posted on Feb, 16 2006 @ 03:56 AM
The US Navy & the evolution of a CBG into a CSF. Carriers in the early days were used to protect a fleet from enemy aircraft.
A myth. The very first carriers being seaplane conversions of light cruisers then employed exclusively in the scout role themselves. As such, they
were to be used to provide a naval ASST recce role with secondary gunfire spotting and force communications as well as /occasionally/ to protect
convoys from other seaplanes and dirigibles.
ASW was another early experiment I think.
Yet even by the end of WWI, Carriers were already being used as a method to strike littoral targets from beyond the reach of contemporary landbases
(it was actually 'safer' to land on a carrier in some ways than a mud field but the absence of a dedicated landing-on deck in most of the thru-deck
conversions made it more hazardous than it seemed.).
One such attack being against a Zeppelin hangar in Denmark around 1916-17.
This experimental mindset continued on throughout the interwar years, culminating in the U.S. 'Fleet Problem' experiments nine and ten off Panama
(1928 or so) with Sara and Langley I think it was. Experiments which long predated the 1930's War Plan Orange idiocy of bringing battlewagons into
Crossed-T conditions with an enemy (naval gun) main force opponent. As well as the logistic stupidity of creeping island capture to establish 'air
and naval bases' (across the blue void of the Pacific, riiiiight).
So, from quite early on, it was recognized that naval aircraft could hostage targets deeper inland, with less risk to mines, subs and PT boat type
threats than heavy gun platform advocates liked to think about. Indeed, one could almost say that the Washington Treaty was established in such a way
as to guarantee the development of carrier airpower as a primary sea based power projection method. And that goes all the way back to 1922 or so.
The F-14 was designed to be a carrier based swing wing fleet defense fighter.
Another misnomer, albeit a conditional one. The _VfAX_ began life as an attack optimized fighter. The official story being that McNamara's TFX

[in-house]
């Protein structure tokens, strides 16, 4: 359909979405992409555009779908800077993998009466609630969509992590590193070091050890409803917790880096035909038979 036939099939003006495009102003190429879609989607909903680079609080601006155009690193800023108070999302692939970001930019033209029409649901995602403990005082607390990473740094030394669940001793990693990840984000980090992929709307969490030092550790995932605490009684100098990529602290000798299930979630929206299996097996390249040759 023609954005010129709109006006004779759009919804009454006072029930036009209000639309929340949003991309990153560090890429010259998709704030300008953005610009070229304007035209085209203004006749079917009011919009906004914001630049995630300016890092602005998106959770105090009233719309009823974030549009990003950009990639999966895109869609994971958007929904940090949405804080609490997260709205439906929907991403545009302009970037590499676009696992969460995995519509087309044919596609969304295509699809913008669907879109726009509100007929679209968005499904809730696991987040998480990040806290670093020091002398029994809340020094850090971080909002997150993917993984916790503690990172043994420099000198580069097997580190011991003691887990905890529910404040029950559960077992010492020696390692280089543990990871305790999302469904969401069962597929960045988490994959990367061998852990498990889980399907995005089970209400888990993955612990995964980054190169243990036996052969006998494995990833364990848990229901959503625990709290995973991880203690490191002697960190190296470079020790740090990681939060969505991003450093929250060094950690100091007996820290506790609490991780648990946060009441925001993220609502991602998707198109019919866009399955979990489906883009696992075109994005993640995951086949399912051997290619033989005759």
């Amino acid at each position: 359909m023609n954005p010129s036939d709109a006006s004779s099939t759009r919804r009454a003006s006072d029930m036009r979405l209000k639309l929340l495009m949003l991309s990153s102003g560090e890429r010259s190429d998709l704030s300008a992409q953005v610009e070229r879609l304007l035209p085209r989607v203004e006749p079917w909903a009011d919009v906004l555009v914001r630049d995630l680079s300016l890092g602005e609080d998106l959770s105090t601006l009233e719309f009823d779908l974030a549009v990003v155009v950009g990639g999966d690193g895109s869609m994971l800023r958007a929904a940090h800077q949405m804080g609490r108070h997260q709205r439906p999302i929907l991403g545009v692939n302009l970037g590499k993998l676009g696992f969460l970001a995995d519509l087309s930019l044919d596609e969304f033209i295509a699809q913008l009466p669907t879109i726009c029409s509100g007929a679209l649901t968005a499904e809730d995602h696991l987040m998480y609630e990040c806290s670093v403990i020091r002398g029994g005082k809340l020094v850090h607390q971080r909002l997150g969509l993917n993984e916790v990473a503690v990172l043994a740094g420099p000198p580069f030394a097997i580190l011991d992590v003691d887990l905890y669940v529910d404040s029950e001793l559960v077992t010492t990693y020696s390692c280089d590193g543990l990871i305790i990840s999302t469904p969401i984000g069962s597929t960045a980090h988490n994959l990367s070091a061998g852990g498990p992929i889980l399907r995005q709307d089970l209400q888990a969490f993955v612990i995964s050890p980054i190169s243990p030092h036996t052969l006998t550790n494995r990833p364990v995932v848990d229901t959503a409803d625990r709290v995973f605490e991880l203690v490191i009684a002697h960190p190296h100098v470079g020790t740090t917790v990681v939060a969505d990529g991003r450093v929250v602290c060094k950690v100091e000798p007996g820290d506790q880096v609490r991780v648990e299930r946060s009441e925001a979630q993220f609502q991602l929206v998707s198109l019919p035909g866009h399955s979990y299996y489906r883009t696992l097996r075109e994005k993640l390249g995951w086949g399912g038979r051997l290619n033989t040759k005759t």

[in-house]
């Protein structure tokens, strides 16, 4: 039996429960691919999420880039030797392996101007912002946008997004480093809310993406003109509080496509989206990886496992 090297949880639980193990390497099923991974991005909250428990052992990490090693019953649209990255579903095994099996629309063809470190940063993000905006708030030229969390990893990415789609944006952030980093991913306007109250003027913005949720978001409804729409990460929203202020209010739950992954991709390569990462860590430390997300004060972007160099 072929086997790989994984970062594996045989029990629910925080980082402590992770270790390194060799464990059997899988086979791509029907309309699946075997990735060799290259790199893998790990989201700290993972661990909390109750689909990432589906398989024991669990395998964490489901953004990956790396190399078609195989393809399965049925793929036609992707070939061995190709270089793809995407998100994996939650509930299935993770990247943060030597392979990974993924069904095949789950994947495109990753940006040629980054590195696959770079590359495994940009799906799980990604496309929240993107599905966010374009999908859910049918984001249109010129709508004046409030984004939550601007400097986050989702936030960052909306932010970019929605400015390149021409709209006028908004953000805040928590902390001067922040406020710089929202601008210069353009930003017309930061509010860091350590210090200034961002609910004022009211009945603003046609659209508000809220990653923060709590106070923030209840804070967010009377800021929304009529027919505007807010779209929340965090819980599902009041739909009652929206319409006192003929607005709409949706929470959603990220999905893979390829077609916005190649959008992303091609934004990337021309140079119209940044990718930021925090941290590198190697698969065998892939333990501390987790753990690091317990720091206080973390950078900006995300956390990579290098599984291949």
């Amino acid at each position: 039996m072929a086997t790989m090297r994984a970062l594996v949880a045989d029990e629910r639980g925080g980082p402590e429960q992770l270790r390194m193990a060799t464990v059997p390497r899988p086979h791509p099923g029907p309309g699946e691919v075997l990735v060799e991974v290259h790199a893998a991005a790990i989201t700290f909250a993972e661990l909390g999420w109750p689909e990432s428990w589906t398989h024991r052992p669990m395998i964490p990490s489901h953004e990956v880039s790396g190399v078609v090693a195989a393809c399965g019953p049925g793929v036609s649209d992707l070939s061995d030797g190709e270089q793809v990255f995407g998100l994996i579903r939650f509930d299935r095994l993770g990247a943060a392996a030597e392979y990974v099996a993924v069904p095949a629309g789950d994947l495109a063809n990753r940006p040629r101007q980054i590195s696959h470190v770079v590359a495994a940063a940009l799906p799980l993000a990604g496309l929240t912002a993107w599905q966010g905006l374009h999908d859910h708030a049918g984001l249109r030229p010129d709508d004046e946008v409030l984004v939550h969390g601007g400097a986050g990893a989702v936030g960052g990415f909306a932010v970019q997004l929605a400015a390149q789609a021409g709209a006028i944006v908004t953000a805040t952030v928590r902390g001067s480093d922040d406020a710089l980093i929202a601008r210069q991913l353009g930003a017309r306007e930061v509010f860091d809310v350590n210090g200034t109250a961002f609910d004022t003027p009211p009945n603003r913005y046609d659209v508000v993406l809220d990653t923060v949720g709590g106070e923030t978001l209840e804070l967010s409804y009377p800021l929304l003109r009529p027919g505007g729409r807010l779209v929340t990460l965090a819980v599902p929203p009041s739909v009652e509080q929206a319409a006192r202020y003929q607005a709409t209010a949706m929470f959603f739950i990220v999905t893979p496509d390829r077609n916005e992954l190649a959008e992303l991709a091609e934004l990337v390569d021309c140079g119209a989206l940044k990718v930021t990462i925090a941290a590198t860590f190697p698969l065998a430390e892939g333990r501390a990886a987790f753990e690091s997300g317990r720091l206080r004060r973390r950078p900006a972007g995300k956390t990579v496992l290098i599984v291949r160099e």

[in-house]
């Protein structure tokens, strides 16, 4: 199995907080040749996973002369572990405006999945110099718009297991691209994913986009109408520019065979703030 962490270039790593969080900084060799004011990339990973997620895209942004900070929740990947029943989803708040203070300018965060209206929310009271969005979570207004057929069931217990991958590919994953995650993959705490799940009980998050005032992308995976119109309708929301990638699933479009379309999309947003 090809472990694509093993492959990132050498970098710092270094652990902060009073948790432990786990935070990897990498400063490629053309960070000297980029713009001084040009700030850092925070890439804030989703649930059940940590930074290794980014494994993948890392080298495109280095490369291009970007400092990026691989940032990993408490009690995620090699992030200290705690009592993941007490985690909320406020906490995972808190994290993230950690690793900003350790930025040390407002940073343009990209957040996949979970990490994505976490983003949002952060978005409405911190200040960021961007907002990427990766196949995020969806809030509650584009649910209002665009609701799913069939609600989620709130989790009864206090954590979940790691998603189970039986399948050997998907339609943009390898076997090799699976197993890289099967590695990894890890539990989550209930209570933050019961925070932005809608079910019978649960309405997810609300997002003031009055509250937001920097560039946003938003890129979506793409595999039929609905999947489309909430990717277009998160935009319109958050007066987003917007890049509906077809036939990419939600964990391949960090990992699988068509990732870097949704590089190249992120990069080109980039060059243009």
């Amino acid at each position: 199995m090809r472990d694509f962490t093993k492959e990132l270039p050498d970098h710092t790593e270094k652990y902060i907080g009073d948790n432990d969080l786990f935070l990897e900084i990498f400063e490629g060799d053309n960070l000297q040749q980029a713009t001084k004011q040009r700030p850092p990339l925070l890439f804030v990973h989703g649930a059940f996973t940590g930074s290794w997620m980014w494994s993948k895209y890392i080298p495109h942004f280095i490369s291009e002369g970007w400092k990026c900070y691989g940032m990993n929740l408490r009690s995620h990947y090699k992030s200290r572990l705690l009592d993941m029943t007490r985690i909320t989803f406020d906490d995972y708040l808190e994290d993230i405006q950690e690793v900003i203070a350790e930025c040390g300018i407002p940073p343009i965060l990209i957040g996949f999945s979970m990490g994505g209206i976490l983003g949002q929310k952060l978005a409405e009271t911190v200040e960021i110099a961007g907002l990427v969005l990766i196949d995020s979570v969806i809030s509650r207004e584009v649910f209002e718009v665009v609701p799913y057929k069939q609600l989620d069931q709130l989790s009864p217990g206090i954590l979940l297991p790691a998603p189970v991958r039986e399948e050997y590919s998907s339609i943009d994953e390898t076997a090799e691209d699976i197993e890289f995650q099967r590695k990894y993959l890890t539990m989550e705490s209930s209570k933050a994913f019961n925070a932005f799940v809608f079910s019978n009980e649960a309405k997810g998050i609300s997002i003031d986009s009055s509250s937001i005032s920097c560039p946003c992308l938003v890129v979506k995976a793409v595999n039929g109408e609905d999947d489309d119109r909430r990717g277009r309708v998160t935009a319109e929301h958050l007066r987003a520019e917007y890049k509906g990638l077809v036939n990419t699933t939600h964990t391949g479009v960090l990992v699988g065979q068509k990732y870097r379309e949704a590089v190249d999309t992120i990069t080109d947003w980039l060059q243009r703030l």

would serve as a FADF. The unofficial version being that the USN, LOMD jealous of the Eagle and wanting to begin design studies that would
'eventuate' in the 303E/Tomcat (when they finally so weighted the spec as to make killing the F-111B inevitable), used the ruse of 'little f, big
A' to get the project going.
The _reality_ of life being rather different.
1. The story of a quest for a perfect FAD platform having begun back in the mid 50's with the RAFAD study. This showed that the (F-4H Phantom
Baseline) ability to perform DLI or Deck Launched Intercepts terminating in Mach 2 Sparrow launches against AVMF bombers increasingly switched to
standoff missile attack.
The resulting 'better choice' being the F6D which could carry a 5ft wide radar dish along with 6-8 missiles for 6-10hrs while /already at/ 200-250nm
standoff from the boat. Working in concert with the E-1/E-2 for area surveillance before lofting AAM-N-10 Eagles up to 160nm into the face of the
enemy at well over Mach 5.
The Navy nixed this because it wasn't macho enough and they refused to purchase 'another mission on an already crowded deck'. Despite McDonnell
Douglas' argument that converting the F6D to perform utility missions (EW, targeting, tanker) could be done as readily as had been the case with the
F3D Skyknight and indeed as /would/ be done with similar types such as the Intruder, Sky Warrior and Viking.
2. McNamara, hearing of the turf war between the USN and MACDAC decided everyone could use with a little humility lesson and dictated that the USN
employ a modified version of the USAF TFX.
The resulting F-111B, while falling short of all specs (because that's the way the Squid Fighter Jockeys wrote them), coming closer to meeting them
than either the F-4 or the F-14 did _as an FADF missileer_. Which is to more missiles to farther with more time on station and closer to spec